Written during his days as a ranchman in the Dakota Bad Lands, these two wilderness tales by Theodore Roosevelt endure today as part of the classic folklore of the West. The narratives provide vivid portraits of the land as well as the people and animals that inhabited it, ever underscoring the author's abiding concerns as a naturalist.
Originally published in 1885, Hundting Trips of a Ranchman chronicles Roosevelt's adventures tracking a twelve-hundred-pound grizzly bear in the pine forests of the Bighorn Mountains. Yet some of the best sections are those in which Roosevelt muses on the beauty of the Bad Lands and the simple pleasures of ranch life. The British Spectator said the book 'could claim an honourable place on the same shelf as Walton's Compleat Angler.' The Wilderness Hunter, which came out in 1893, remains perhaps the most detailed account of the private life of the grizzly bear ever recorded.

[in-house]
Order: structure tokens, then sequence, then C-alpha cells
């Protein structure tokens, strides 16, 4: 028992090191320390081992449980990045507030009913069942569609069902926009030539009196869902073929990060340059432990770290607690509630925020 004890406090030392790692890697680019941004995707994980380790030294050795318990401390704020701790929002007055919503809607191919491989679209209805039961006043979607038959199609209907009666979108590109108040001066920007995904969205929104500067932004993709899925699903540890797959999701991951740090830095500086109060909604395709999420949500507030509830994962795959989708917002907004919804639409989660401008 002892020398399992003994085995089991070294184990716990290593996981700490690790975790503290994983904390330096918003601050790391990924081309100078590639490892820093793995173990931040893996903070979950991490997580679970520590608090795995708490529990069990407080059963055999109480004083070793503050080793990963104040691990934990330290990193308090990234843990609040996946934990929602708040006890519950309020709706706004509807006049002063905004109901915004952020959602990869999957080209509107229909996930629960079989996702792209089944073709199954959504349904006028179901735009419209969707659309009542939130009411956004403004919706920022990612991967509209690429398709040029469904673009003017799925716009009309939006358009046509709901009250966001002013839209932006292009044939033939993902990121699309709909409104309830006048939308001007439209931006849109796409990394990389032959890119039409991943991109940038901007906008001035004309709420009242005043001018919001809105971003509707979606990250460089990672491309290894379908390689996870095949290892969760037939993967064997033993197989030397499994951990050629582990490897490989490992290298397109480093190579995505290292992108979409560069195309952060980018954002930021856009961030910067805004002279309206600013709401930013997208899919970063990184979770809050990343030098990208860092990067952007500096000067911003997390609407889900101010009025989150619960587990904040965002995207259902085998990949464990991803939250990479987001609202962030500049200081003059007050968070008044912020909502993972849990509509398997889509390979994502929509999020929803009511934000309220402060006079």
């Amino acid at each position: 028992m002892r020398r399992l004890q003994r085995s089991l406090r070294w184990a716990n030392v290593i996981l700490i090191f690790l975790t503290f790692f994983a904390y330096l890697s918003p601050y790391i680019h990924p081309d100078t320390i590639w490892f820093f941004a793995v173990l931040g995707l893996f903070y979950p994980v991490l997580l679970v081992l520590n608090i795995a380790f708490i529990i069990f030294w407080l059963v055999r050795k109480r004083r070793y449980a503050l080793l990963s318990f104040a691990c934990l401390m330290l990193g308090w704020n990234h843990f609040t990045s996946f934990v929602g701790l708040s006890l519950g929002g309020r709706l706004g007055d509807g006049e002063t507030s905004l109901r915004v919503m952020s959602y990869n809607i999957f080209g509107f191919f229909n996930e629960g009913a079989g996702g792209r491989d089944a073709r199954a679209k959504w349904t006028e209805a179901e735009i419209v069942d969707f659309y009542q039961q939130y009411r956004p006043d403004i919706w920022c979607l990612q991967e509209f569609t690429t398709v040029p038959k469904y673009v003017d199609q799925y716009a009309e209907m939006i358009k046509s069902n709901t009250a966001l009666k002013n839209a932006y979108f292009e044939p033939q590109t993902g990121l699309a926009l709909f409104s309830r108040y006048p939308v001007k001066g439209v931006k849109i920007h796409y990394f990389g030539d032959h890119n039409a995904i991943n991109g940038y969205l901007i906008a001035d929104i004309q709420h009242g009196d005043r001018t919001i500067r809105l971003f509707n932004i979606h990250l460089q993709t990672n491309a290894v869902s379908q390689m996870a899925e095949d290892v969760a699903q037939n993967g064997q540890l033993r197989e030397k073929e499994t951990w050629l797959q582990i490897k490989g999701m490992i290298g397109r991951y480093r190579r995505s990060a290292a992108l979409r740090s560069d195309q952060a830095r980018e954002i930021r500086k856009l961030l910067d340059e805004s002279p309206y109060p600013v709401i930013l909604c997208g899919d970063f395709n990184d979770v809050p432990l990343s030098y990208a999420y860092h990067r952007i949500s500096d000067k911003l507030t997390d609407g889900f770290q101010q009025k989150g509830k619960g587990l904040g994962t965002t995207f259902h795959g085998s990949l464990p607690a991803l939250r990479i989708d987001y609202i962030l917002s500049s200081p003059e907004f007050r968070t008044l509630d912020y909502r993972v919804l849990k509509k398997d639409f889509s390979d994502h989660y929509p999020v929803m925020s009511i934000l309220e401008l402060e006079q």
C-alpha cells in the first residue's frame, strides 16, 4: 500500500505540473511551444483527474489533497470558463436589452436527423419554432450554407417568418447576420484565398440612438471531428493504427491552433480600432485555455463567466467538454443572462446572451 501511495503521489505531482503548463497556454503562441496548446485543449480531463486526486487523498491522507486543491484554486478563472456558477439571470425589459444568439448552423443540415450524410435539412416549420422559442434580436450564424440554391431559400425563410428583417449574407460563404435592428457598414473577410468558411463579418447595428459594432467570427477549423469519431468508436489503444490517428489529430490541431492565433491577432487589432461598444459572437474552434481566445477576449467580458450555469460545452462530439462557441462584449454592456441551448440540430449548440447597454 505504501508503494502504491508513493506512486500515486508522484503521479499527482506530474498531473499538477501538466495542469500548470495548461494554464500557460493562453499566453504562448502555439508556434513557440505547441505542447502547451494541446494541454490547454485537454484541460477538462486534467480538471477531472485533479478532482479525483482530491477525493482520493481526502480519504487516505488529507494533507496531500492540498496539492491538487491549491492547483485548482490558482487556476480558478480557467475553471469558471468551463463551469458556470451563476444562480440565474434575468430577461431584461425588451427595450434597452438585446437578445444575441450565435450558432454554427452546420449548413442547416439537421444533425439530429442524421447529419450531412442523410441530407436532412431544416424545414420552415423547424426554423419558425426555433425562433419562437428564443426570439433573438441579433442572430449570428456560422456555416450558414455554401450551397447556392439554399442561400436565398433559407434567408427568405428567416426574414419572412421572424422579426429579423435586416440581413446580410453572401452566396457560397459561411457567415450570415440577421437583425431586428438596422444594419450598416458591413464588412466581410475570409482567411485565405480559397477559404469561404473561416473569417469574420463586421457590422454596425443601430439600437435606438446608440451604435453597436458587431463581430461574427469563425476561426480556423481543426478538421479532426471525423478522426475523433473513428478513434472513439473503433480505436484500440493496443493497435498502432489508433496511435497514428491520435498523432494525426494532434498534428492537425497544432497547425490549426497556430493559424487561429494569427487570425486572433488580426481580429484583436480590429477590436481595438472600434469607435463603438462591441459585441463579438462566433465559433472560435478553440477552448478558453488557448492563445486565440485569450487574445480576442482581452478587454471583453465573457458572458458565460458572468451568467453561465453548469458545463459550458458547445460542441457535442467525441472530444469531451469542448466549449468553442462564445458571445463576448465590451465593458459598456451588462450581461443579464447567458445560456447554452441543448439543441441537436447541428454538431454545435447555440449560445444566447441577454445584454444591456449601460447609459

This Modern Library edition contains an introduction by historian Stephen E. Ambrose, author of Undaunted Courage.